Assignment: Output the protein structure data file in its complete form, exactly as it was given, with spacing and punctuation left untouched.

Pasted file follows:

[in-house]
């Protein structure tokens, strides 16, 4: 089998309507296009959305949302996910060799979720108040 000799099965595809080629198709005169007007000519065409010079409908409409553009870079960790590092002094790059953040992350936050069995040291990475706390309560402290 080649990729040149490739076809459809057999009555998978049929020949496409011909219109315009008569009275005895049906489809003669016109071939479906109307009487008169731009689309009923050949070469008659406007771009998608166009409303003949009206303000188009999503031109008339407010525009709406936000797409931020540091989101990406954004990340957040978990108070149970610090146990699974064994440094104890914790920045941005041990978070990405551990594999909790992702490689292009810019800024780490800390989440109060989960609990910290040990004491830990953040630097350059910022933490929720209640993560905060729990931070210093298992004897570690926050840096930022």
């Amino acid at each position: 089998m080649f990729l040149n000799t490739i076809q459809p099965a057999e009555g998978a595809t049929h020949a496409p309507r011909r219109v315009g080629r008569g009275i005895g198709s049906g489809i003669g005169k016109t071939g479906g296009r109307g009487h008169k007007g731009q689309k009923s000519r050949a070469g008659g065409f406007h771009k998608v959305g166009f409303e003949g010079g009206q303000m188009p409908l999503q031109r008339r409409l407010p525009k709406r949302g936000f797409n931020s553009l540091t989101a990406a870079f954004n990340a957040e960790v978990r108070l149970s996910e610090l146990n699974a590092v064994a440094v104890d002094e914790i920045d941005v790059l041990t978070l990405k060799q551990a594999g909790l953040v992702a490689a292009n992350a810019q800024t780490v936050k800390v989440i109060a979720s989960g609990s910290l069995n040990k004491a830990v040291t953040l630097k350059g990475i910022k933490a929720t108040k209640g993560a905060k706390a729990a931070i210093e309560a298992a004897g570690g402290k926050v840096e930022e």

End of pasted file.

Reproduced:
[in-house]
């Protein structure tokens, strides 16, 4: 089998309507296009959305949302996910060799979720108040 000799099965595809080629198709005169007007000519065409010079409908409409553009870079960790590092002094790059953040992350936050069995040291990475706390309560402290 080649990729040149490739076809459809057999009555998978049929020949496409011909219109315009008569009275005895049906489809003669016109071939479906109307009487008169731009689309009923050949070469008659406007771009998608166009409303003949009206303000188009999503031109008339407010525009709406936000797409931020540091989101990406954004990340957040978990108070149970610090146990699974064994440094104890914790920045941005041990978070990405551990594999909790992702490689292009810019800024780490800390989440109060989960609990910290040990004491830990953040630097350059910022933490929720209640993560905060729990931070210093298992004897570690926050840096930022």
């Amino acid at each position: 089998m080649f990729l040149n000799t490739i076809q459809p099965a057999e009555g998978a595809t049929h020949a496409p309507r011909r219109v315009g080629r008569g009275i005895g198709s049906g489809i003669g005169k016109t071939g479906g296009r109307g009487h008169k007007g731009q689309k009923s000519r050949a070469g008659g065409f406007h771009k998608v959305g166009f409303e003949g010079g009206q303000m188009p409908l999503q031109r008339r409409l407010p525009k709406r949302g936000f797409n931020s553009l540091t989101a990406a870079f954004n990340a957040e960790v978990r108070l149970s996910e610090l146990n699974a590092v064994a440094v104890d002094e914790i920045d941005v790059l041990t978070l990405k060799q551990a594999g909790l953040v992702a490689a292009n992350a810019q800024t780490v936050k800390v989440i109060a979720s989960g609990s910290l069995n040990k004491a830990v040291t953040l630097k350059g990475i910022k933490a929720t108040k209640g993560a905060k706390a729990a931070i210093e309560a298992a004897g570690g402290k926050v840096e930022e």